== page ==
Army eyes single firm for $800m recruitment push

WASHINGTON: The US Army is expected to issue an RFP this week for a wide-ranging recruitment campaign aimed at reversing persistent shortfalls in enrollment.

WASHINGTON: The US Army is expected to issue an RFP this week for a wide-ranging recruitment campaign aimed at reversing persistent shortfalls in enrollment.

The $800 million, five-year integrated effort will be awarded to a single full-service agency that will support everything from advertising to promotional and publicity programs, internet campaigns, event marketing, and media relations.

Work for the contract is slated to begin on September 30.

A contract specialist confirmed that PR will be a significant component of the account, but noted that the budget has not yet been sliced and diced.

This is the Army's main recruitment push, which had previously been overseen by Leo Burnett Worldwide, and underwent a budget expansion after the terrorist attacks of 9/11.

Last month, the Army released its latest recruitment statistics and acknowledged that it had failed to reach its year-to-date goals. President Bush has held fast to his promise not to reinstate the draft, but the all-volunteer campaigns in Afghanistan and Iraq have taxed the military's manpower resources.

Nonetheless, an Army statement expressed optimism that it would meet October targets.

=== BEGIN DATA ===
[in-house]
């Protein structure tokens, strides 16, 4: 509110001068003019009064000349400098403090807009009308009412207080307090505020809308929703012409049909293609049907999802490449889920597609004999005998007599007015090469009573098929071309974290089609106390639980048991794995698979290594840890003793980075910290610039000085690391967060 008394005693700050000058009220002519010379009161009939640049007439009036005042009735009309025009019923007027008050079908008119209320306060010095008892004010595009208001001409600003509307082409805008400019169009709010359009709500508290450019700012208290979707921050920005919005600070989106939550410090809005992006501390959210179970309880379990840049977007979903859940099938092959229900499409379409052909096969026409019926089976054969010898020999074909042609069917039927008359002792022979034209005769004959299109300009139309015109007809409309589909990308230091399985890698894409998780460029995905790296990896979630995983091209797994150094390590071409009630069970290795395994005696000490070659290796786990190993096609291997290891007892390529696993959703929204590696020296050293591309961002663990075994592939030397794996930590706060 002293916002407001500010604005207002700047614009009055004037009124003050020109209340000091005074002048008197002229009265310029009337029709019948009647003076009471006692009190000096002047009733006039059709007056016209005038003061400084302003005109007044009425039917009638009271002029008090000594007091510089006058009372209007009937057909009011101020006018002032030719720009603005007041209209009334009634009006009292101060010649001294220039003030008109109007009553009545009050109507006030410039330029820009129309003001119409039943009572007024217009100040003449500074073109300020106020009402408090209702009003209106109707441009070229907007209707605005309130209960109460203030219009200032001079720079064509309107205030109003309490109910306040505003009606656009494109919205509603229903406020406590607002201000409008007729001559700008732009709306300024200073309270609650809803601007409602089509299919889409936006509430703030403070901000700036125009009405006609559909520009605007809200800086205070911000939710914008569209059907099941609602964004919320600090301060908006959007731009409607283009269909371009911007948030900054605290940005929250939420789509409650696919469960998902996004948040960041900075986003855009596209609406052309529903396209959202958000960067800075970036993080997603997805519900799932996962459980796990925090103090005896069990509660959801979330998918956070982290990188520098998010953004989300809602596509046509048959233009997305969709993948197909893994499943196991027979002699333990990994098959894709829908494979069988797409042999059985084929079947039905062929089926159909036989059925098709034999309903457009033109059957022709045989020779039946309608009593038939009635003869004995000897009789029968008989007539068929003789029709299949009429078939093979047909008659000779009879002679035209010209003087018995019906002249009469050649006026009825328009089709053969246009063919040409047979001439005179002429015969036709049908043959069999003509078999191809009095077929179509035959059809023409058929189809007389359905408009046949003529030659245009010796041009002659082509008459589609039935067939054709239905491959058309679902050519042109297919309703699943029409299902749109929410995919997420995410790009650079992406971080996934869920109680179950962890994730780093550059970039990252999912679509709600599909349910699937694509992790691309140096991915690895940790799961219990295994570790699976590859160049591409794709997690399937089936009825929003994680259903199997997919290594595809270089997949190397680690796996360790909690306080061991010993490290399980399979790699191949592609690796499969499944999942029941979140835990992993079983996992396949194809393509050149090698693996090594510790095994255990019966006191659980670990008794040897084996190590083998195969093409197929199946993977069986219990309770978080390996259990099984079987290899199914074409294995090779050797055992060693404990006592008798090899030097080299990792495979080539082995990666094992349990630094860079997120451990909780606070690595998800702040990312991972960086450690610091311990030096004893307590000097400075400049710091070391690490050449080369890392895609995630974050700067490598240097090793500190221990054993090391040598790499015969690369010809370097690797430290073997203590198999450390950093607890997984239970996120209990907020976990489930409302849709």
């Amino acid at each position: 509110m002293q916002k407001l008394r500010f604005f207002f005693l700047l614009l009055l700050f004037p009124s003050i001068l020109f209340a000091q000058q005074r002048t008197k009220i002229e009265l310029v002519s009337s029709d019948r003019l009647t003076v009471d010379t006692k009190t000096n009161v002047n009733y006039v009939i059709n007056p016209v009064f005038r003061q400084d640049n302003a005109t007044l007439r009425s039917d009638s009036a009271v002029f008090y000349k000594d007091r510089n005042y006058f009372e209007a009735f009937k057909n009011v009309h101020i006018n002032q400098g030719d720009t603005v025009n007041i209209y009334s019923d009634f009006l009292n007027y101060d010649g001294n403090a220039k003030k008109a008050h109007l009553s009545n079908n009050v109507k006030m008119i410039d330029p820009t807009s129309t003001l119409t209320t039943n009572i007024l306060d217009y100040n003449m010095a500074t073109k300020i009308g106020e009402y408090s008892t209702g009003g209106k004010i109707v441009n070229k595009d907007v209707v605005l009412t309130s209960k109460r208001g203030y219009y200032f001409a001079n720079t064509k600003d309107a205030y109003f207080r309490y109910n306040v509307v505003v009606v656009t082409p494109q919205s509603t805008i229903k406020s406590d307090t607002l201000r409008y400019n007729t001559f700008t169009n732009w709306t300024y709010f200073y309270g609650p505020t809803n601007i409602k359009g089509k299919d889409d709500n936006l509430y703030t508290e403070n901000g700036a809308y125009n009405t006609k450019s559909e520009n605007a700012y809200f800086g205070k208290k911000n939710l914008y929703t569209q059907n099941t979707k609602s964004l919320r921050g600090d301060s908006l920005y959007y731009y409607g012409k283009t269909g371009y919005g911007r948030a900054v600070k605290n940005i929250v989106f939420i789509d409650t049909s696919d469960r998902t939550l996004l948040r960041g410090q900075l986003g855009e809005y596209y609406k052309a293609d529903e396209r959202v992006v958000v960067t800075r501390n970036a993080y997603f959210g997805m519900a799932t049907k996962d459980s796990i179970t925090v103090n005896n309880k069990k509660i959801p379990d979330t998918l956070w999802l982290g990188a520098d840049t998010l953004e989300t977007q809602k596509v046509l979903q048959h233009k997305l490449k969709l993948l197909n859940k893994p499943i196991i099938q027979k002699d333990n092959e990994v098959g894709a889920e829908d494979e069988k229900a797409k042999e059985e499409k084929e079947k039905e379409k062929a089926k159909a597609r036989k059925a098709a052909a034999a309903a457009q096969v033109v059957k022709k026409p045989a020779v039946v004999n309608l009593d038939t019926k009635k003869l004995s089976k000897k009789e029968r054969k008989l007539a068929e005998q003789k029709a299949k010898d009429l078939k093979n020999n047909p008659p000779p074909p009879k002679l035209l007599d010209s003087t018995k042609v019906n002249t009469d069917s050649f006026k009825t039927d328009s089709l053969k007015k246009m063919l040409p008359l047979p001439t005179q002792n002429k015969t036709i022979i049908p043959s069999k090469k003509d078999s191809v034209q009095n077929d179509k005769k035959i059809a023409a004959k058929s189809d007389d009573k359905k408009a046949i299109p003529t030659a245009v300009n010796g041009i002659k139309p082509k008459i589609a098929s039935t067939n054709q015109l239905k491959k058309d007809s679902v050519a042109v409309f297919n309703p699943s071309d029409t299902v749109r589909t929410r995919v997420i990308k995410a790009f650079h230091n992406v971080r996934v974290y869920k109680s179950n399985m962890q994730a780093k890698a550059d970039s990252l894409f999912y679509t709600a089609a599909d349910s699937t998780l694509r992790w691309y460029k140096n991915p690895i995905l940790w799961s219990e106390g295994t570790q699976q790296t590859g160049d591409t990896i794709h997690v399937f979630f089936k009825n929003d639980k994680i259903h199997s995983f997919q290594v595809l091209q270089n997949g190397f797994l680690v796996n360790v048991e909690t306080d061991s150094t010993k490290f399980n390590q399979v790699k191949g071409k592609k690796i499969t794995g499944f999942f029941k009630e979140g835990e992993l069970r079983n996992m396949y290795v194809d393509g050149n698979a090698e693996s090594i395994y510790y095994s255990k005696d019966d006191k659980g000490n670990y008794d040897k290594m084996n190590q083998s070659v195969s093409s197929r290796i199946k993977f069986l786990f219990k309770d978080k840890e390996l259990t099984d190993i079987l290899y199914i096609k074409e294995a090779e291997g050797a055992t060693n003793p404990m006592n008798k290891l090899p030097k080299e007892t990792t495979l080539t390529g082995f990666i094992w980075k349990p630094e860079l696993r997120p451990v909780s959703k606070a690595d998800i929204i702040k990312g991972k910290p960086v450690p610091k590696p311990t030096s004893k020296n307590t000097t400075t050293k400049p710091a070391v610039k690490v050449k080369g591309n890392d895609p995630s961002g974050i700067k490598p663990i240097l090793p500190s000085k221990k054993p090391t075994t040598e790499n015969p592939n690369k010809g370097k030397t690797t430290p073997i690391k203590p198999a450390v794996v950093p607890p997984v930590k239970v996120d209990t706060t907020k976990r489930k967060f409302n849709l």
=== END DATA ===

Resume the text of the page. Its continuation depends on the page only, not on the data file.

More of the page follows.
As of April, the active Army had met just 84% of its recruitment projections, and the Reserves, just 79%.

Retention figures were more encouraging; the Army reached its goal for re-enlistments. The selected agency also will have a hand in making sure those targets continue to be met.

During a May 20 press briefing, Maj. Gen. Michael Rochelle, the Army's recruiting commander, noted that the advertising campaign would be geared to potential recruits, as well as to influencers.

In surveys, parents and other influencers have been less likely to recommend military service than they were immediately after 9/11.

Rochelle noted that messages of the Army's communications initiative would focus not on a "call to service," but rather a "call to duty."

"[The focus on duty] elevates it to the level of patriotism, elevates it to the level of service to country [and] nation," he said.

He added, "It's important for us to be able to communicate just who we are, our values, what we stand for, and what we have stood for, for this nation."

Rochelle noted that it's unclear why recruitment has lagged, but attributed it to the low unemployment rate and the challenge of sustaining combat on two fronts.

"Today's conditions represent the most challenging we have seen in recruiting in my 33 years in this uniform," he said.

But he added that the campaign wouldn't explicitly address any one reason.

"If we attempt to address every problem, I think it would simply water down our message," he said. "What we are attempting to do is focus on the value of service."

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